Analysis – Counting the rationals

It is easy to see that to show that \mathbb Q is countable, it suffices to show the countability of \mathbb Q^+, or even of \mathbb Q\cap(0,1].


There is a straightforward way of enumerating the latter: First list the fractions with denominator 1, then those with denominator 2 (skipping those already listed), then those with denominator 3 (again, skipping repetitions), etc. This list begins

\displaystyle \frac11;\frac12;\frac13,\frac23;\frac14,\frac34;\frac15,\frac25,\frac35,\frac45;\dots

Cantor’s  first proof of the uncountability of the reals (the nested intervals argument) from 1874 proceeds as follows:

Given any (injective) sequence a_1,a_2,\dots of reals, we want to exhibit a real that was not listed. There are two cases: Either there are i\ne j with a_i<a_j, and such that there is no k with a_k\in(a_i,a_j), in which case we are obviously done, or (more interestingly), whenever a_i<a_j, we can find an a_k strictly in between (the range of the sequence is dense in itself). Assume we are in this situation.

Define two sequences b_1,b_2,\dots and c_1,c_2,\dots as follows:

  • First, b_1=a_1 and c_1=a_2.
  • For definiteness, suppose that a_1>a_2. The other case is treated similarly. Let b_2 be a_i, where i is least such that a_i\in(c_1,b_1). Then define c_2 as a_j, where j is least such that a_j\in(c_1,b_2).
  • In general, given c_n<b_n, we define b_{n+1} as a_k, where k is least such that a_k\in(c_n,b_n), and then define c_{n+1} as a_m, where m is least such that a_m\in(c_n,b_{n+1}). Note that these sequences are well defined, because of our density assumption.

The construction just described ensures that if I_n=[c_n,b_n], then:

  1. For any n, we have that a_n\notin I_{n+1}, and
  2. The intervals are nested and decreasing: I_1\supsetneq I_2\supsetneq I_3\dots

It follows (from the completeness of the reals) that \bigcap_n I_n\ne\emptyset, and (from 1.) that any real in this intersection is not in the range of the sequence a_1,a_2,\dots

It turns out that if we carry out Cantor’s construction when the sequence of a_i is the enumeration of the rationals in (0,1] we began with, then \bigcap_n I_n=\{1/\phi\}, where \phi is the golden ratio.

This is proved in the nice note

Mike Krebs, and Thomas Wright. On Cantor’s first uncountability proof, Pick’s theorem, and the irrationality of the golden ratio, Amer. Math. Monthly, 117 (7),  (2010), 633–637. MR2681523 (2011e:11127).


There is a very nice enumeration of \mathbb Q^+ with combinatorial significance.

Binary trees

The rationals are used to label the nodes of the infinite complete binary tree, and the resulting enumeration simply follows the nodes of the tree, lexicographically.

Calkin-WilfWe begin by putting 1/1 at the root of the tree. Once a node has been labelled m/n, its left successor is labelled m/(m+n), and its right successor is latex (m+n)/n.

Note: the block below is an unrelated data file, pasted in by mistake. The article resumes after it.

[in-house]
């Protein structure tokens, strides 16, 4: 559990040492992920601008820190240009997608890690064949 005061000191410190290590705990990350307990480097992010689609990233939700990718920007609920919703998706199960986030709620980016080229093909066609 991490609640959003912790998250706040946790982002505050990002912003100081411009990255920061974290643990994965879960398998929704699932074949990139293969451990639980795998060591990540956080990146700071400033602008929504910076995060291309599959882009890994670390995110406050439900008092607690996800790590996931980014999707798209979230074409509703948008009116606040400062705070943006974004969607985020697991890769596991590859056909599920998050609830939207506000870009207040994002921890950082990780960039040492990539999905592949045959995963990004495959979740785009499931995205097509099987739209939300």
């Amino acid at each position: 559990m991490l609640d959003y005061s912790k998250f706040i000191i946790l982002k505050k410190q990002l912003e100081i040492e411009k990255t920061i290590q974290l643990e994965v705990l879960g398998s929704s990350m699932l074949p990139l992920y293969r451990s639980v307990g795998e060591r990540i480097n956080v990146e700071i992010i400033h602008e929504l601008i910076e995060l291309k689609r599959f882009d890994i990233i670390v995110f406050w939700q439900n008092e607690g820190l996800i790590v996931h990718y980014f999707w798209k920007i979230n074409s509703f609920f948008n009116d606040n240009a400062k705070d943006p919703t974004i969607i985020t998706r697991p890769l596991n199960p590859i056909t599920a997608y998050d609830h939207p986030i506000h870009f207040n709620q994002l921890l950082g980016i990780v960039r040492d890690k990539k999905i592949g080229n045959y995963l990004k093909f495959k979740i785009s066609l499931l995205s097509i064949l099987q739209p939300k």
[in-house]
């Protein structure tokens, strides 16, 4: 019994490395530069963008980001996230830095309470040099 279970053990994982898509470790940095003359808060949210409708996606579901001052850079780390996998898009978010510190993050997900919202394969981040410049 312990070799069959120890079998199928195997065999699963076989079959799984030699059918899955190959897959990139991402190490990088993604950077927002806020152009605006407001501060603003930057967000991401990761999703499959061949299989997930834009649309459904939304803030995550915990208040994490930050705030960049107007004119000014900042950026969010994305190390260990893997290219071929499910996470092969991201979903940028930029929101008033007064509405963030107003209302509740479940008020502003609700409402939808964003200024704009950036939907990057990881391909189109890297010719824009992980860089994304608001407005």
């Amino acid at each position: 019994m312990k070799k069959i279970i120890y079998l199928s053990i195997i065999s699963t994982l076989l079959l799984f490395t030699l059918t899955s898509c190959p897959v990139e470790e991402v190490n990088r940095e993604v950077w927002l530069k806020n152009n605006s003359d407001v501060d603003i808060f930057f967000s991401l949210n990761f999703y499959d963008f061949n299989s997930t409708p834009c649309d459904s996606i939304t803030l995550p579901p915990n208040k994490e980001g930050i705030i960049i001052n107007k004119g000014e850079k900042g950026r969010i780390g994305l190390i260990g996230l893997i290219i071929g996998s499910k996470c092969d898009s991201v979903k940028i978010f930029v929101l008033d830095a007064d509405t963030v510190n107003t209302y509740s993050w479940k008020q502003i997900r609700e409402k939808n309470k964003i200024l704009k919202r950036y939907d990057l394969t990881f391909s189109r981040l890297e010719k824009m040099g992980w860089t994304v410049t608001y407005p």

And that’s all! The list so produced begins

\displaystyle \frac11;\frac12,\frac21;\frac13,\frac32,\frac23,\frac31;\dots

The proof that this is indeed a bijective listing of \mathbb Q^+ is remarkably simple; one verifies in order the following claims:

  1. The numerator and denominator of any of the assigned fractions are relative prime.
  2. Every positive rational is assigned to some node.
  3. Every positive rational is assigned to some node.

For this, one proceeds by induction. For example, if there is a fraction m/n not in reduced form, and used as a label, pick such a fraction appearing in as small a level as  possible, and note that the fraction cannot be 1/1. A contradiction is now attained by noting that \mathrm{gcd}(m,n)=\mathrm{gcd}(m-n,n)=\mathrm{gcd}(m,n-m).

Similarly, if m/n appears in more than one node, then m\ne n, and its immediate predecessor (either (m-n)/n or m/(n-m), depending on whether m>n or m<n) must also appear more than once.

Finally, if some fraction is not listed, we can choose its denominator n least among the denominators of all skipped fractions, and then choose its numerator m least among the numerators of all skipped fractions with denominator n. A contradiction follows because m\ne n, and if m>n, then (m-n)/n must also have been skipped, but m-n<m, while if m<n, then m/(n-m) must have been skipped, but n-m<n.

This enumeration is due to Neil Calkin and Herbert Wilf, who also showed that it has the following nice combinatorial properties:

  1. There is a sequence b(0),b(1),b(2),\dots of positive integers such that the n-th fraction in the enumeration is just \displaystyle \frac{b(n)}{b(n+1)} (in reduced form). In particular, the denominator of a fraction is the numerator of its successor in the enumeration. So b(0)=1, b(1)=1, b(2)=2, b(3)=1, b(4)=3, b(5)=2, b(6)=3, etc.
  2. In fact, b(n) is precisely the number of ways of writing n as a sum of powers of 2, where each power can be used at most twice. For example, b(6)=3, because we can write 6 as 2^2+2^1, as 2^2+2^0+2^0, or as 2^1+2^1+2^0+2^0.

This is proved in the nice note

Neil J. Calkin, and Herbert S. Wilf. Recounting the rationals, Amer. Math. Monthly, 107 (4), (2000), 360–363. MR1763062 (2001d:11024).

Some natural questions:

  1. What can we say about the real(s) that comes out when the procedure from Cantor’s proof from section I is applied to this enumeration?
  2. Any infinite path through the binary tree defines a sequence of rationals. What reals appear as limit points of these sequences?

One Response to Analysis – Counting the rationals

  1. […] 30. Comparing infinities. Counting the rationals. This week, office hours end at 2:30. Office hours this week will be on Friday, […]

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